Mumbai: A group of investors, led by New York-based QVT Financial Lp, is planning to block troubled Indian drug maker Wockhardt Ltd’s Rs620 crore nutrition business divestment deal with US multinational Abbott Laboratories Inc. and any other fresh asset sale till all issues relating to its foreign currency convertible bonds (FCCBs) are resolved.
Wockhardt had sold $110 million (Rs500 crore today) worth FCCBs in 2004 and these investors bought 40% of those bonds.
The $9 billion hedge fund QVT is well known for investor activism.
On a previous occasion, it stalled a corporate decision skewed heavily in favour of the promoters of Hirco Plc, a Hiranandani group company listed on London’s Alternative Investment Market. This merger plan with the Hiranandani group’s holding companies was unfriendly to Hirco’s minority shareholders, diluting their voting power.
The hedge fund, along with a few other investors in FCCBs, has filed a winding up petition in the Bombay high court after rejecting Wockhardt’s proposal that envisaged a significant loss to the bondholders.
As per a corporate debt recast, or CDR plan, approved by Wockhardt’s lenders, the company would buy back the bonds at a 65% discount or convert them into equity shares by 2015.
“Wockhardt offered two restructuring options to bondholders and both were rejected as they were totally unacceptable,” said a spokesman for the bondholders, who requested anonymity.
Investors in FCCBs can block any plan of the company that affects them, provided they have the backing of 25% of bondholders in value terms. In this case, QVT has the support of 40% of the bondholders.
The bondholders’ group spokesman told Mint on Wednesday, “We have blocked the nutrition business deal of Wockhardt and it cannot complete it without informing us.”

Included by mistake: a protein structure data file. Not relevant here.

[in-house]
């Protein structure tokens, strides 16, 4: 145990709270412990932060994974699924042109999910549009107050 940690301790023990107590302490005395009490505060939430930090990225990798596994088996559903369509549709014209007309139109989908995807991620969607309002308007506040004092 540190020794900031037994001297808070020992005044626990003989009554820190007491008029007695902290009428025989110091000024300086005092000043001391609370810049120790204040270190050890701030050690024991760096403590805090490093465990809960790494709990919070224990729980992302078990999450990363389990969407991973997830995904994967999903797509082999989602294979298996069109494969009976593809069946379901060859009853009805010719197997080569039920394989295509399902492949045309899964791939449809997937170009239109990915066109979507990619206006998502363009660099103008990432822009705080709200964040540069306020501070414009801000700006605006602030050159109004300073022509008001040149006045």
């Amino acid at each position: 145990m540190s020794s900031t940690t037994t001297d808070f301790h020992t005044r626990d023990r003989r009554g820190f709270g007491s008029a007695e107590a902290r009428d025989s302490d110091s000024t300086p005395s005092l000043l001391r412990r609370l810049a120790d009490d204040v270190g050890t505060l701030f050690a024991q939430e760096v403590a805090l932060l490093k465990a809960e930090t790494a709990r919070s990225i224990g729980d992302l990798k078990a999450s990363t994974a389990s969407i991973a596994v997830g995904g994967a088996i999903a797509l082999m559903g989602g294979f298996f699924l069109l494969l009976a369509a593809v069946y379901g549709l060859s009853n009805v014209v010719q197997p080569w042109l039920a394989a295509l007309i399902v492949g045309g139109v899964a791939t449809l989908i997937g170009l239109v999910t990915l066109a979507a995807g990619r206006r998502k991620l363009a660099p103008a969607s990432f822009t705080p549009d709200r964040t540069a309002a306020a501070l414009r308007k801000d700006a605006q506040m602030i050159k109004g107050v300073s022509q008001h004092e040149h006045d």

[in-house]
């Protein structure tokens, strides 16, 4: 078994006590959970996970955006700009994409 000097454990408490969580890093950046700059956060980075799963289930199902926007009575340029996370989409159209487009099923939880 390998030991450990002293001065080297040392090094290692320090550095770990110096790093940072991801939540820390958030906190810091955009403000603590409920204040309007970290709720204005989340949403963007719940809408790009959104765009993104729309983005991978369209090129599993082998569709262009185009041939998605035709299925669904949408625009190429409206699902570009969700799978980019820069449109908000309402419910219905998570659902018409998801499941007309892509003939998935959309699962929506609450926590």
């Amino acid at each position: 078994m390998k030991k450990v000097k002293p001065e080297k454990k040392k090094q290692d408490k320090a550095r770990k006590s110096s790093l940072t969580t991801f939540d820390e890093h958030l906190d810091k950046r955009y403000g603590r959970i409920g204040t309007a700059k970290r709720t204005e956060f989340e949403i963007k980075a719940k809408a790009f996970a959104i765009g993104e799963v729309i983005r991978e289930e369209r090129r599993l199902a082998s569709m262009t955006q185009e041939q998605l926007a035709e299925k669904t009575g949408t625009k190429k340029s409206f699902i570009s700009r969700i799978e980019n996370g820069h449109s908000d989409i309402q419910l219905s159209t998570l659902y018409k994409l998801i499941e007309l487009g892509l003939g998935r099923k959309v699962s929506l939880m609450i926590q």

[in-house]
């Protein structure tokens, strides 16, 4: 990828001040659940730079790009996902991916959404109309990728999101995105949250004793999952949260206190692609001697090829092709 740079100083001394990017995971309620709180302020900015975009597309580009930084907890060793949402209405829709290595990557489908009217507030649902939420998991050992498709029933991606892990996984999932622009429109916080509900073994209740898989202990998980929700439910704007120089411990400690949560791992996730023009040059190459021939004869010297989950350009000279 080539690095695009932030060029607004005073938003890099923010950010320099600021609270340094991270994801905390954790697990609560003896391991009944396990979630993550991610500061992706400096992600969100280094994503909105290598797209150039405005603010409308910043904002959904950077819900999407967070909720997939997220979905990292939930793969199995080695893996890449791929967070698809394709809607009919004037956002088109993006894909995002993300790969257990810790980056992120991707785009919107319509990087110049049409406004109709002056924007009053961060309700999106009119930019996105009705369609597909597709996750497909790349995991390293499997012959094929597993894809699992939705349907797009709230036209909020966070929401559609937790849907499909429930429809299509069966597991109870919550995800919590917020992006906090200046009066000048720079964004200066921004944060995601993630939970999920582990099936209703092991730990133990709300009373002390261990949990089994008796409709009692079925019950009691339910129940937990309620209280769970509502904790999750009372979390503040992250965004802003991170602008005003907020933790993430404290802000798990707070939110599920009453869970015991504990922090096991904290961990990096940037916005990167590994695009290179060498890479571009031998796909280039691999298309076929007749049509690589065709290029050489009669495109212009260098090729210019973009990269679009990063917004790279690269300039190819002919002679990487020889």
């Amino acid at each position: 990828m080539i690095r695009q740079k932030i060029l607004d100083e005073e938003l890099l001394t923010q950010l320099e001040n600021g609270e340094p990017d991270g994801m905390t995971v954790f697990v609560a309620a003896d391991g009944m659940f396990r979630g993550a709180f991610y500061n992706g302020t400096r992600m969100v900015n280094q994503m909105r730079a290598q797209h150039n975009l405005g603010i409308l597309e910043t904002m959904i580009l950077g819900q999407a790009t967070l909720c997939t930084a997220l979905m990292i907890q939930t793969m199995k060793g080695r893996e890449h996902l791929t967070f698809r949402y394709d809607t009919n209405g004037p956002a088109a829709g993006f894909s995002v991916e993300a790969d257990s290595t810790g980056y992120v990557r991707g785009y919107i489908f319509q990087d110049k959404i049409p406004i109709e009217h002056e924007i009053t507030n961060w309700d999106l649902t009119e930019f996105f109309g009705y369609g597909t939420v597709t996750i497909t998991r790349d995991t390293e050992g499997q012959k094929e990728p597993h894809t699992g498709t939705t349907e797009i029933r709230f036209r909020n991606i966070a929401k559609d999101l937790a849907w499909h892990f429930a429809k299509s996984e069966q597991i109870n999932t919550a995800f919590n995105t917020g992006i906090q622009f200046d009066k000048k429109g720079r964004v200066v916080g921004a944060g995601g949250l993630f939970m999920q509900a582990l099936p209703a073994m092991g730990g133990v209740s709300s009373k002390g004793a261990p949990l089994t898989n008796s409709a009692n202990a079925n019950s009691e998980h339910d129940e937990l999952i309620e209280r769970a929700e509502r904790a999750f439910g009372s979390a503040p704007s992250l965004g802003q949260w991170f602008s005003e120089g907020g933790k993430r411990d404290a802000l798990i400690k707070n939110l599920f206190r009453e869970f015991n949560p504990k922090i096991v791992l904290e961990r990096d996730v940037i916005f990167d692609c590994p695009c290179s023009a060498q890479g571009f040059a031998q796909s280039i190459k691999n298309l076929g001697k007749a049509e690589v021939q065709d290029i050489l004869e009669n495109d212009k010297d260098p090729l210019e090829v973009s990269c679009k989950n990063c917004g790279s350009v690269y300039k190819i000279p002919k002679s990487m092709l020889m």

“In its last hearing on the winding up petition filed by the bondholders, the Bombay high court in December instructed the company to keep the court informed at least three days prior to signing any deal to sell any asset,” said a lawyer familiar with the matter.
This will give the petitioners an opportunity to stall any of Wockhardt’s deals that are in the pipeline, the bondholders’ group spokesman claimed.
Mint was not present at the court hearing.
Wockhardt, which had sold three of its businesses, including a pharmaceutical business in Germany, its entire animal health business and nutrition business in India and abroad through a slew of deals from June to October 2009, as part of CDR, is also in talks with a few multinational companies, including the world’s largest drug maker by sales Pfizer Inc. for potential divestments of part of its non-core businesses.
In an email response to Mint’s query, a Wockhardt spokesman said that according to its lawyers, no order has been passed by the Bombay high court restraining the company from the sale of its nutrition business to Abbott.
“All matters are sub judice and are proposed to be heard on 15 January, where divestment of the nutrition business will also be argued among other legal points,” he wrote in the email.